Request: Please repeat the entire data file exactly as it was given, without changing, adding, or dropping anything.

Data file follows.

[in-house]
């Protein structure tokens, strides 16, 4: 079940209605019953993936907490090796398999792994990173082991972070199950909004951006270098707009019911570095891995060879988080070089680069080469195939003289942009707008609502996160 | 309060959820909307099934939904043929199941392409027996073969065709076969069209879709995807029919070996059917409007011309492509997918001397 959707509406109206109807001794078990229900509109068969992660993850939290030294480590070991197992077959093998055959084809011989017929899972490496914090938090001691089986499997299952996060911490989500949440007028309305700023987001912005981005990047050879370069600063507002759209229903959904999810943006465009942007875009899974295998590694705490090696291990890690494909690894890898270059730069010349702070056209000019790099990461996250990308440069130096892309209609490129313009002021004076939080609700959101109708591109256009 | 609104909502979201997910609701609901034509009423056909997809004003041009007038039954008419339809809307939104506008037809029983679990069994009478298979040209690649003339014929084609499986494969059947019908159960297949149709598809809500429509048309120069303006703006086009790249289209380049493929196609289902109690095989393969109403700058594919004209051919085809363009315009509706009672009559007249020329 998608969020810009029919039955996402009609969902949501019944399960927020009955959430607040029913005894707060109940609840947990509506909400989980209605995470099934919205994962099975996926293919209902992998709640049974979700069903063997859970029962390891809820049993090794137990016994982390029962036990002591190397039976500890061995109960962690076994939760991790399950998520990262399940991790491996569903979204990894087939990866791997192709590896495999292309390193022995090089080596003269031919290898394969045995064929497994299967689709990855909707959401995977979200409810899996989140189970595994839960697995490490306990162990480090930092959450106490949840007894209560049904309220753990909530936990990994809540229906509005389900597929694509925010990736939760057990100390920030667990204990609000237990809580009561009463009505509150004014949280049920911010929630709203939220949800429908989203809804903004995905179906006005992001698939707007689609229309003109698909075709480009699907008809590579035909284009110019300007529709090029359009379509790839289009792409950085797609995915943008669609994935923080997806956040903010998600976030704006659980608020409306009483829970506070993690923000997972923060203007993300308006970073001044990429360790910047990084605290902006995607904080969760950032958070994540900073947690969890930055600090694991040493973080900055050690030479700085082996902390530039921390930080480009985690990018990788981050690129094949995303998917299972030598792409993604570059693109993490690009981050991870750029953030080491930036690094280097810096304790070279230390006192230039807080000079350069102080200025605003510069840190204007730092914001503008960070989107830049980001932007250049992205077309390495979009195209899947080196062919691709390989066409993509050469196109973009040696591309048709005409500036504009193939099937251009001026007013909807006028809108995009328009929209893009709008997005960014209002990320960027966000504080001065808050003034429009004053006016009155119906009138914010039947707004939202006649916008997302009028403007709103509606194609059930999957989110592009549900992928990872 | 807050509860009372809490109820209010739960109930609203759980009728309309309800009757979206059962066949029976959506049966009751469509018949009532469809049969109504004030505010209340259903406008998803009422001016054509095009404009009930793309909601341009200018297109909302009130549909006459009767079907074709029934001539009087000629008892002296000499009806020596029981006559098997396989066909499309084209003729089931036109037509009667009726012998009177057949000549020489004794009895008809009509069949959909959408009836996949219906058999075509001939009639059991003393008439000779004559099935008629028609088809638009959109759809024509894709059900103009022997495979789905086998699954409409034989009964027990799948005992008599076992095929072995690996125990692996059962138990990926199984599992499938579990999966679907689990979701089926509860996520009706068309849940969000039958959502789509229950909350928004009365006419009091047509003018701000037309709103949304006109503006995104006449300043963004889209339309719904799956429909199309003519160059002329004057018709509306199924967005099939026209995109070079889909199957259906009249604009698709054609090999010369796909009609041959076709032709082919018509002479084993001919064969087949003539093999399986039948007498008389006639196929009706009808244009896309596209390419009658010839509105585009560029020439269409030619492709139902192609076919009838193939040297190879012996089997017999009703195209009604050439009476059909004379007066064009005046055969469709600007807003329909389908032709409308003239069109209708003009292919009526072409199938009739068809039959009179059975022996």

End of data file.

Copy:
[in-house]
């Protein structure tokens, strides 16, 4: 079940209605019953993936907490090796398999792994990173082991972070199950909004951006270098707009019911570095891995060879988080070089680069080469195939003289942009707008609502996160 | 309060959820909307099934939904043929199941392409027996073969065709076969069209879709995807029919070996059917409007011309492509997918001397 959707509406109206109807001794078990229900509109068969992660993850939290030294480590070991197992077959093998055959084809011989017929899972490496914090938090001691089986499997299952996060911490989500949440007028309305700023987001912005981005990047050879370069600063507002759209229903959904999810943006465009942007875009899974295998590694705490090696291990890690494909690894890898270059730069010349702070056209000019790099990461996250990308440069130096892309209609490129313009002021004076939080609700959101109708591109256009 | 609104909502979201997910609701609901034509009423056909997809004003041009007038039954008419339809809307939104506008037809029983679990069994009478298979040209690649003339014929084609499986494969059947019908159960297949149709598809809500429509048309120069303006703006086009790249289209380049493929196609289902109690095989393969109403700058594919004209051919085809363009315009509706009672009559007249020329 998608969020810009029919039955996402009609969902949501019944399960927020009955959430607040029913005894707060109940609840947990509506909400989980209605995470099934919205994962099975996926293919209902992998709640049974979700069903063997859970029962390891809820049993090794137990016994982390029962036990002591190397039976500890061995109960962690076994939760991790399950998520990262399940991790491996569903979204990894087939990866791997192709590896495999292309390193022995090089080596003269031919290898394969045995064929497994299967689709990855909707959401995977979200409810899996989140189970595994839960697995490490306990162990480090930092959450106490949840007894209560049904309220753990909530936990990994809540229906509005389900597929694509925010990736939760057990100390920030667990204990609000237990809580009561009463009505509150004014949280049920911010929630709203939220949800429908989203809804903004995905179906006005992001698939707007689609229309003109698909075709480009699907008809590579035909284009110019300007529709090029359009379509790839289009792409950085797609995915943008669609994935923080997806956040903010998600976030704006659980608020409306009483829970506070993690923000997972923060203007993300308006970073001044990429360790910047990084605290902006995607904080969760950032958070994540900073947690969890930055600090694991040493973080900055050690030479700085082996902390530039921390930080480009985690990018990788981050690129094949995303998917299972030598792409993604570059693109993490690009981050991870750029953030080491930036690094280097810096304790070279230390006192230039807080000079350069102080200025605003510069840190204007730092914001503008960070989107830049980001932007250049992205077309390495979009195209899947080196062919691709390989066409993509050469196109973009040696591309048709005409500036504009193939099937251009001026007013909807006028809108995009328009929209893009709008997005960014209002990320960027966000504080001065808050003034429009004053006016009155119906009138914010039947707004939202006649916008997302009028403007709103509606194609059930999957989110592009549900992928990872 | 807050509860009372809490109820209010739960109930609203759980009728309309309800009757979206059962066949029976959506049966009751469509018949009532469809049969109504004030505010209340259903406008998803009422001016054509095009404009009930793309909601341009200018297109909302009130549909006459009767079907074709029934001539009087000629008892002296000499009806020596029981006559098997396989066909499309084209003729089931036109037509009667009726012998009177057949000549020489004794009895008809009509069949959909959408009836996949219906058999075509001939009639059991003393008439000779004559099935008629028609088809638009959109759809024509894709059900103009022997495979789905086998699954409409034989009964027990799948005992008599076992095929072995690996125990692996059962138990990926199984599992499938579990999966679907689990979701089926509860996520009706068309849940969000039958959502789509229950909350928004009365006419009091047509003018701000037309709103949304006109503006995104006449300043963004889209339309719904799956429909199309003519160059002329004057018709509306199924967005099939026209995109070079889909199957259906009249604009698709054609090999010369796909009609041959076709032709082919018509002479084993001919064969087949003539093999399986039948007498008389006639196929009706009808244009896309596209390419009658010839509105585009560029020439269409030619492709139902192609076919009838193939040297190879012996089997017999009703195209009604050439009476059909004379007066064009005046055969469709600007807003329909389908032709409308003239069109209708003009292919009526072409199938009739068809039959009179059975022996």